We were saddened and could not believe it. But as the shock of last Monday's blast in Bangkok dies down, we start to wonder if we should have been shocked in the first place.
If certain human traits have faded over the centuries, the tendency to use violence to push for a cause is not one of them. We have kidded ourselves in many ways, not least over the notion that we are now civilised and noble, and could never ever do anything like this.
An example of our grand delusion is the use of the word "inhuman" to describe the Ratchaprasong bombing. To begin with, no animal would commit such a cruel act. In other words, terrorism, as we know it, is "all too human".
When a lion's stomach is full, the beast will let a herd of deer walk by without even taking a look. It would not kill an animal just to make the others afraid.
Terrorism is a human invention. It is designed to fulfil or advance political, ideological or religious purposes. And terrorism does not need an empty stomach as a spur. All it takes are fears that only humans can feel, or paranoia that only humans can have, or ambitions that only humans can harbour, or blind faith that only humans keep.
To kill for survival is animalistic, but to commit an atrocity is human. Terrorism has evolved with time and, contrary to mainstream beliefs, it is no longer limited to a single group or tribe. There are brazen, old-fashioned acts of terrorism and there are modern stealth attacks, designed to deceive or cover up the true identities of the real perpetrators.
We do not know who was responsible for the Erawan Shrine bombing, but it seems to fit the category of "secret" or "subtle" terrorism. It obviously was not meant to say: "You are being punished for so and so." It was designed to destroy credibility, spawn doubts and sow the seeds of fear. In short, anyone could have done it.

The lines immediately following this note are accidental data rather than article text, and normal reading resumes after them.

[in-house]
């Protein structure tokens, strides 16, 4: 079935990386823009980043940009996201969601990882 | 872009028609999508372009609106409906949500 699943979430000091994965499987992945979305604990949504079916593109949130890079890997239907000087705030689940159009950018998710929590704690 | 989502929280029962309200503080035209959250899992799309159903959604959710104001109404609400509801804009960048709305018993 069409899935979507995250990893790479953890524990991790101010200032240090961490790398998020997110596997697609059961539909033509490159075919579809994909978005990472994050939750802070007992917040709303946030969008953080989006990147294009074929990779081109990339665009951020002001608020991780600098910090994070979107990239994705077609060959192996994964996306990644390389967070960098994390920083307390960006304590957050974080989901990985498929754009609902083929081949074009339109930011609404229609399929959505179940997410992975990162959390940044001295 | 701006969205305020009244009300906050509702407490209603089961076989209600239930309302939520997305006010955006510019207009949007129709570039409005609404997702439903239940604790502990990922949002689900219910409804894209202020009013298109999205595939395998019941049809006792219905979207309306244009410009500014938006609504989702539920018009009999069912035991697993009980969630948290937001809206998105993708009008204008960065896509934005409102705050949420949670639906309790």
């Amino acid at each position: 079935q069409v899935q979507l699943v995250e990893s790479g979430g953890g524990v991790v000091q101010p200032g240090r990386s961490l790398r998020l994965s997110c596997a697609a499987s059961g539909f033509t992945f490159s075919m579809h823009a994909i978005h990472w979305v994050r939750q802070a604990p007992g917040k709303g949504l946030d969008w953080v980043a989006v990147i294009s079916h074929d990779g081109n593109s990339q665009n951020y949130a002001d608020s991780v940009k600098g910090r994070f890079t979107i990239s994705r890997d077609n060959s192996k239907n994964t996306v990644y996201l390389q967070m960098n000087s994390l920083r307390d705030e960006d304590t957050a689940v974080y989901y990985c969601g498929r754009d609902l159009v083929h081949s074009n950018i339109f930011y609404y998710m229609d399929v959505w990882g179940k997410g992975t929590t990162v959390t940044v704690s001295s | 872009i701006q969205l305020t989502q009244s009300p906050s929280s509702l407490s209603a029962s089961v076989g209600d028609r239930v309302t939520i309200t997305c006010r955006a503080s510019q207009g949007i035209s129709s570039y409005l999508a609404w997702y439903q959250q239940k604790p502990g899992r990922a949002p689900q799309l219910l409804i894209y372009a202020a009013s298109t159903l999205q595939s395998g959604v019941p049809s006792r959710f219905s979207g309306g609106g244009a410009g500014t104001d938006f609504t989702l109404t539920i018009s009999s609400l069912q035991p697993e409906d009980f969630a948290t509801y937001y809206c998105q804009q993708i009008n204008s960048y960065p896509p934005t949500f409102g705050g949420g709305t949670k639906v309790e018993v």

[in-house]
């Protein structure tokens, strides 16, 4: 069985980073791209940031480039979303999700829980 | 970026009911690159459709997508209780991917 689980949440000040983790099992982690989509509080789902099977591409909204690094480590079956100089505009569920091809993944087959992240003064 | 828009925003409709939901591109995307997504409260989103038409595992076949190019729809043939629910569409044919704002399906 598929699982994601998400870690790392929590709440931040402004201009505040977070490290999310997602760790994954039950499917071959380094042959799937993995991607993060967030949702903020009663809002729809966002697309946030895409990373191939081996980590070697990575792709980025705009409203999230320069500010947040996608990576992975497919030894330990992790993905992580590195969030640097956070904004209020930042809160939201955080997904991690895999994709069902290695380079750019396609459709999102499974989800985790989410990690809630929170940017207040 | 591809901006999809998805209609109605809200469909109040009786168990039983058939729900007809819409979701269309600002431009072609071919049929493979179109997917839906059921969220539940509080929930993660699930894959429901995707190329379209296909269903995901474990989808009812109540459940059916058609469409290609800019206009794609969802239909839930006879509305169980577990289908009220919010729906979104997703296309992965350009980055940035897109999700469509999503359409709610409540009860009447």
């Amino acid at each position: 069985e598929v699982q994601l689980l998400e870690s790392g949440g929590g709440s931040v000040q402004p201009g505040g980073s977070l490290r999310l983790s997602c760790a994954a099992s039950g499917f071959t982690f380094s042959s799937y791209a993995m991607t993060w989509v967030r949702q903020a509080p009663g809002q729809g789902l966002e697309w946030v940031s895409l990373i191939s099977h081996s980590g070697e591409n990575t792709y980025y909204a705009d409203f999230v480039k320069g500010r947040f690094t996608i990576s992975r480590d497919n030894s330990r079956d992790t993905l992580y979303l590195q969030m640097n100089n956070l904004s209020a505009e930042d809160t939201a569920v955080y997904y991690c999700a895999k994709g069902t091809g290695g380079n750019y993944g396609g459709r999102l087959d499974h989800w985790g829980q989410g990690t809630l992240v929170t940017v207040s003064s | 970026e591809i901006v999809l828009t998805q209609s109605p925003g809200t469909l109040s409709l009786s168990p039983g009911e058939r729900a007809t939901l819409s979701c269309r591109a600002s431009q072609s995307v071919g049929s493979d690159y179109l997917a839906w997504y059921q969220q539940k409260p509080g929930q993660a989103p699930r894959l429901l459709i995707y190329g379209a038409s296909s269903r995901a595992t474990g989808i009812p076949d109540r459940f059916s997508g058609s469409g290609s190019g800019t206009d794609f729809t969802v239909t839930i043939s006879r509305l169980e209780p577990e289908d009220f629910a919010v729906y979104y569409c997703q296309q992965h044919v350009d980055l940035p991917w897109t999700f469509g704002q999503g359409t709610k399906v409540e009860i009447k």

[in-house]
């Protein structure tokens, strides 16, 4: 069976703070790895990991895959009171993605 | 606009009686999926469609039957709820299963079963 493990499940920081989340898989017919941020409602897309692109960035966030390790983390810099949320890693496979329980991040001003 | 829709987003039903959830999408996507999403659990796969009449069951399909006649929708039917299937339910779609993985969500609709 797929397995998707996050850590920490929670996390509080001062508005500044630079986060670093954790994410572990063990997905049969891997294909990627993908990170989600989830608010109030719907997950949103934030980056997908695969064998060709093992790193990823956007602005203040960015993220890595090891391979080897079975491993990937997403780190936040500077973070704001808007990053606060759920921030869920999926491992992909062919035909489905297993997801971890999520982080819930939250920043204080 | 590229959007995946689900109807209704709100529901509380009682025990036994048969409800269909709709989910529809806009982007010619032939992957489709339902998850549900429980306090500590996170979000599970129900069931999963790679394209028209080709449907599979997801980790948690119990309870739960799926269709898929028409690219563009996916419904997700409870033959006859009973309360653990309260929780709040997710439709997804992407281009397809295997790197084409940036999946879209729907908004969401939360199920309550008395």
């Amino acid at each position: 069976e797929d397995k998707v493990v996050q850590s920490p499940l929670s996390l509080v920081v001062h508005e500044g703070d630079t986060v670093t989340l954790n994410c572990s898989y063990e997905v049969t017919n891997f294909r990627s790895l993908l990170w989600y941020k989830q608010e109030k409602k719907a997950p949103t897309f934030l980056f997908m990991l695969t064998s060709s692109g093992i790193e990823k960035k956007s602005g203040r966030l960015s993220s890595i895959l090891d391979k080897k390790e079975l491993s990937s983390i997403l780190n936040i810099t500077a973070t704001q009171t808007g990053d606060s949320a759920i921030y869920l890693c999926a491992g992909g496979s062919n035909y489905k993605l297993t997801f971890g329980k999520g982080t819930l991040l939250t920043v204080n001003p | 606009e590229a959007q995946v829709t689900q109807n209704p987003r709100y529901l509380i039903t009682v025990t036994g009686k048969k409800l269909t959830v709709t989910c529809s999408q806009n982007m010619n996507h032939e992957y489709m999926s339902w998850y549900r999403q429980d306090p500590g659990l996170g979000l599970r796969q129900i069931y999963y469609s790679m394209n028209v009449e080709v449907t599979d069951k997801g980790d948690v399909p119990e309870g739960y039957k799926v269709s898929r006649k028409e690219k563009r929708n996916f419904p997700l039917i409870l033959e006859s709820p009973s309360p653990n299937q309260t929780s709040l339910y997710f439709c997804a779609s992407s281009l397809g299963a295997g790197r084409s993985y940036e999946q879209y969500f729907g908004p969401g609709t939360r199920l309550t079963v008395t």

The bomb attack has succeeded in pitting people against one another. Many have reacted in accordance with their political or ideological views. The heavy loss of life stirred a rare moment of national solidarity in Thailand, but the big picture is that the question of "Who did it?" still matters, whereas it should not have at all.
Terrorism has thrived not just because it is easy to get away with, but also because there are always people who consider it a "necessary" means. When the others do it, it is terrorism. It is anything but when we have to do the same.
Ideological differences have given rise to the concept of "collateral damage". The years of Thai political turmoil abound with examples of people's hypocrisy over violent acts and loss of life.
While we cannot be certain that the Ratchaprasong explosion was related to domestic politics, a blame game is already in full swing and being played out along ideological lines. It simply shows terrorism's biggest strength, which is its power to make people view the deaths of innocent people through the distorting lens of ideology.
Terrorist acts can also reveal the best in us. People rushed to donate blood last week. Other help was mobilised. The artwork of schoolchildren adorned the shrine.
Ultimately, we pray that Thailand will get stronger and more united in the wake of the bombing. But for that to happen, we need to overcome the most devastating aspect of terrorism - its dark divisive quality, which hides beneath the surface.
Thailand's economy has been hit, and so has the political image of many people. Old wounds have been reopened. Political reform is in more doubt now than ever. National reconciliation has been all but blown away.
In addition to killing innocent worshippers, the bomb also destroyed, discredited and undermined. Mistrust, the starting point of all things evil in the world, has been amplified.
We might draw a contrast with the 2011 flood disaster, which, for all the damage it caused, united people and built trust.
Natural disasters strengthen our souls, whereas their man-made equivalents tend to have the opposite effect.
However, we must never let the Ratchaprasong atrocity do that to us. While many things lie in tatters, we must make sure our souls and conscience hold together. We have shown our collective strength in the aftermath of the shrine bombing, but the terrorists, knowing us so well, must have expected that. Wars against terrorism are long, and the path is always strewn with implicit and explicit invitations beckoning us towards the dark side.
Terrorists are patient and they must be hoping that the human nobility displayed after the Ratchaprasong bomb will not hold. The human trait to terrorise always lies in wait and evolves with time in the process. And few places are better than divided Thailand for terrorism to display its ability to defy the human conscience.
Taking human lives is not terrorism's victory; taking human souls is. We can never let it happen. It is as simple as that.